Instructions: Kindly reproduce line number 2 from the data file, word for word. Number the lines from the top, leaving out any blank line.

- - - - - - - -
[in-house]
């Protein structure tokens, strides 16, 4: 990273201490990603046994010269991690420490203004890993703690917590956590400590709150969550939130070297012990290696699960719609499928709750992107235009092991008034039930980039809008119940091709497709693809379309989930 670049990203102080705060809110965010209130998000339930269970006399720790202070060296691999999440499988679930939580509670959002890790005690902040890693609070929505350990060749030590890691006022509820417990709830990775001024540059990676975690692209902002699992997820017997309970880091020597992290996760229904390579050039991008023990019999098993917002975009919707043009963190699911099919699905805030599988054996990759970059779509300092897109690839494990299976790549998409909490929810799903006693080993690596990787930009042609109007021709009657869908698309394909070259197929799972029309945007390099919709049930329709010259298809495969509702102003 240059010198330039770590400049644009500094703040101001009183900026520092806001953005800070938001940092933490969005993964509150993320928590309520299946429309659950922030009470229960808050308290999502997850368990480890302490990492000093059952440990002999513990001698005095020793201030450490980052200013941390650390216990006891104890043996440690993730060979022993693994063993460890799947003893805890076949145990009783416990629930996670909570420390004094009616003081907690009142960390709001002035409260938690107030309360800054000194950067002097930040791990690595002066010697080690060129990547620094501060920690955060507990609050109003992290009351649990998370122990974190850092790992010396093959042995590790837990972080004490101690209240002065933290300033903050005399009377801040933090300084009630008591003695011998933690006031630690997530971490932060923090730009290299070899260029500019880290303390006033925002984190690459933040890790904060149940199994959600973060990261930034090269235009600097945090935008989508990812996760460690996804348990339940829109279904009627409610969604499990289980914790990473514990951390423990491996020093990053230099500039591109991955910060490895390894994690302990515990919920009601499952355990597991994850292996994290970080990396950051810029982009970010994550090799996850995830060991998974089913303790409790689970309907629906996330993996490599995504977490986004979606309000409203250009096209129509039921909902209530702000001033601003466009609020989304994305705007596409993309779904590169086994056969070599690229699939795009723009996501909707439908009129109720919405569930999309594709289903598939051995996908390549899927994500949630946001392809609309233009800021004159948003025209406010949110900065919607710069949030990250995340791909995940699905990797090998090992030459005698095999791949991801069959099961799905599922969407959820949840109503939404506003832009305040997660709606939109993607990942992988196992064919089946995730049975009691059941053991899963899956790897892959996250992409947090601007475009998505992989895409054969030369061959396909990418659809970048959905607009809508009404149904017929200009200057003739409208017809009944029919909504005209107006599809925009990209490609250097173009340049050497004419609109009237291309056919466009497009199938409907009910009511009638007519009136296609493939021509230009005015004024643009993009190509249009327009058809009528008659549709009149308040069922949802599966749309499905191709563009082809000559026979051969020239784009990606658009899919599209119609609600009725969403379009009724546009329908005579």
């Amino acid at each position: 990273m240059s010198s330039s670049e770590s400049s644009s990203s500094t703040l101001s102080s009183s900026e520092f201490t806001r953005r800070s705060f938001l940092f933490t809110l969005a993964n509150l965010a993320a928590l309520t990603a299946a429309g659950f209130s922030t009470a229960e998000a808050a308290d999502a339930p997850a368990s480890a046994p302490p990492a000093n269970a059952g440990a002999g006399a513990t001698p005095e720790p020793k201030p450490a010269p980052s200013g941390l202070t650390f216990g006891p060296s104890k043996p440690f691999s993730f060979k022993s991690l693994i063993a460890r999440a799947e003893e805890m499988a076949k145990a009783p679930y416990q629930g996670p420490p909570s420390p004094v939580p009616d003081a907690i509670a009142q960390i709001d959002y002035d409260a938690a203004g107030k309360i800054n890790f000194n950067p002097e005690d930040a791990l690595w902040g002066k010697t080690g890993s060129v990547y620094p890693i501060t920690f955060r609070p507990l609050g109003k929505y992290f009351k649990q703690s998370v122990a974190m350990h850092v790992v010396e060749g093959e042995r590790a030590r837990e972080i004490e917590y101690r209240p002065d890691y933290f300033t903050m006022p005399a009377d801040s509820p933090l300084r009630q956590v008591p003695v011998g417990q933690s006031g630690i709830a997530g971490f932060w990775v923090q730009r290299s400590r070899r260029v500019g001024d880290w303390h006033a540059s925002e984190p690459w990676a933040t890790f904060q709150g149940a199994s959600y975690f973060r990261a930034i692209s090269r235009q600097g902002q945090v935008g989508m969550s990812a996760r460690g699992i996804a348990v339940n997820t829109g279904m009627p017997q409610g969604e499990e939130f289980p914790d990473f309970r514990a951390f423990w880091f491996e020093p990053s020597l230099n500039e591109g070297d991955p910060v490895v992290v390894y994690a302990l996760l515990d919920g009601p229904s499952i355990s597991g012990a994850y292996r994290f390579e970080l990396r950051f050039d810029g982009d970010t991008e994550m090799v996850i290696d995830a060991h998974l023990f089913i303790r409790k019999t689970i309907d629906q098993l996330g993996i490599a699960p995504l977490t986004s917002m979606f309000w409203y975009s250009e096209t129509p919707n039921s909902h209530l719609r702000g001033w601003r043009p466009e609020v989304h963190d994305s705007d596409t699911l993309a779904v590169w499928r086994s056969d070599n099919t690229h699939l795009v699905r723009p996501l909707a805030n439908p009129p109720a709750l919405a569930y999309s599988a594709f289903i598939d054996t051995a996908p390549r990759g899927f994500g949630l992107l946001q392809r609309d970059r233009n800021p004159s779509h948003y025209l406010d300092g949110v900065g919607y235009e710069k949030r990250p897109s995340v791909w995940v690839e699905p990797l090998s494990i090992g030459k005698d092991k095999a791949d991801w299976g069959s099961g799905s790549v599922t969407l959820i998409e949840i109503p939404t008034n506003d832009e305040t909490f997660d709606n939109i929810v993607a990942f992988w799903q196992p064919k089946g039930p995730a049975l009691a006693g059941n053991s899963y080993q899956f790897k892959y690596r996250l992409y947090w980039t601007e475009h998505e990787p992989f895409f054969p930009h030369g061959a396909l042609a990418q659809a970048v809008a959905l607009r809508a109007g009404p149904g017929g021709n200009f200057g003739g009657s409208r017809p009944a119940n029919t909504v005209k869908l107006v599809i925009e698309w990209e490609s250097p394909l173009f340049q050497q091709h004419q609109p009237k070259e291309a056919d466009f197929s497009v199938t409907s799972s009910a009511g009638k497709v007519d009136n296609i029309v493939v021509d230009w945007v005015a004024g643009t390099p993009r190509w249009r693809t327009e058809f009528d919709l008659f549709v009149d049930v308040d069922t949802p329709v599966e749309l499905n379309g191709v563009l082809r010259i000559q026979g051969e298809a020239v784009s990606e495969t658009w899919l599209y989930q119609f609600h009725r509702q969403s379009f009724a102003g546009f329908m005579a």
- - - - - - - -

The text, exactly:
């Protein structure tokens, strides 16, 4: 990273201490990603046994010269991690420490203004890993703690917590956590400590709150969550939130070297012990290696699960719609499928709750992107235009092991008034039930980039809008119940091709497709693809379309989930 670049990203102080705060809110965010209130998000339930269970006399720790202070060296691999999440499988679930939580509670959002890790005690902040890693609070929505350990060749030590890691006022509820417990709830990775001024540059990676975690692209902002699992997820017997309970880091020597992290996760229904390579050039991008023990019999098993917002975009919707043009963190699911099919699905805030599988054996990759970059779509300092897109690839494990299976790549998409909490929810799903006693080993690596990787930009042609109007021709009657869908698309394909070259197929799972029309945007390099919709049930329709010259298809495969509702102003 240059010198330039770590400049644009500094703040101001009183900026520092806001953005800070938001940092933490969005993964509150993320928590309520299946429309659950922030009470229960808050308290999502997850368990480890302490990492000093059952440990002999513990001698005095020793201030450490980052200013941390650390216990006891104890043996440690993730060979022993693994063993460890799947003893805890076949145990009783416990629930996670909570420390004094009616003081907690009142960390709001002035409260938690107030309360800054000194950067002097930040791990690595002066010697080690060129990547620094501060920690955060507990609050109003992290009351649990998370122990974190850092790992010396093959042995590790837990972080004490101690209240002065933290300033903050005399009377801040933090300084009630008591003695011998933690006031630690997530971490932060923090730009290299070899260029500019880290303390006033925002984190690459933040890790904060149940199994959600973060990261930034090269235009600097945090935008989508990812996760460690996804348990339940829109279904009627409610969604499990289980914790990473514990951390423990491996020093990053230099500039591109991955910060490895390894994690302990515990919920009601499952355990597991994850292996994290970080990396950051810029982009970010994550090799996850995830060991998974089913303790409790689970309907629906996330993996490599995504977490986004979606309000409203250009096209129509039921909902209530702000001033601003466009609020989304994305705007596409993309779904590169086994056969070599690229699939795009723009996501909707439908009129109720919405569930999309594709289903598939051995996908390549899927994500949630946001392809609309233009800021004159948003025209406010949110900065919607710069949030990250995340791909995940699905990797090998090992030459005698095999791949991801069959099961799905599922969407959820949840109503939404506003832009305040997660709606939109993607990942992988196992064919089946995730049975009691059941053991899963899956790897892959996250992409947090601007475009998505992989895409054969030369061959396909990418659809970048959905607009809508009404149904017929200009200057003739409208017809009944029919909504005209107006599809925009990209490609250097173009340049050497004419609109009237291309056919466009497009199938409907009910009511009638007519009136296609493939021509230009005015004024643009993009190509249009327009058809009528008659549709009149308040069922949802599966749309499905191709563009082809000559026979051969020239784009990606658009899919599209119609609600009725969403379009009724546009329908005579």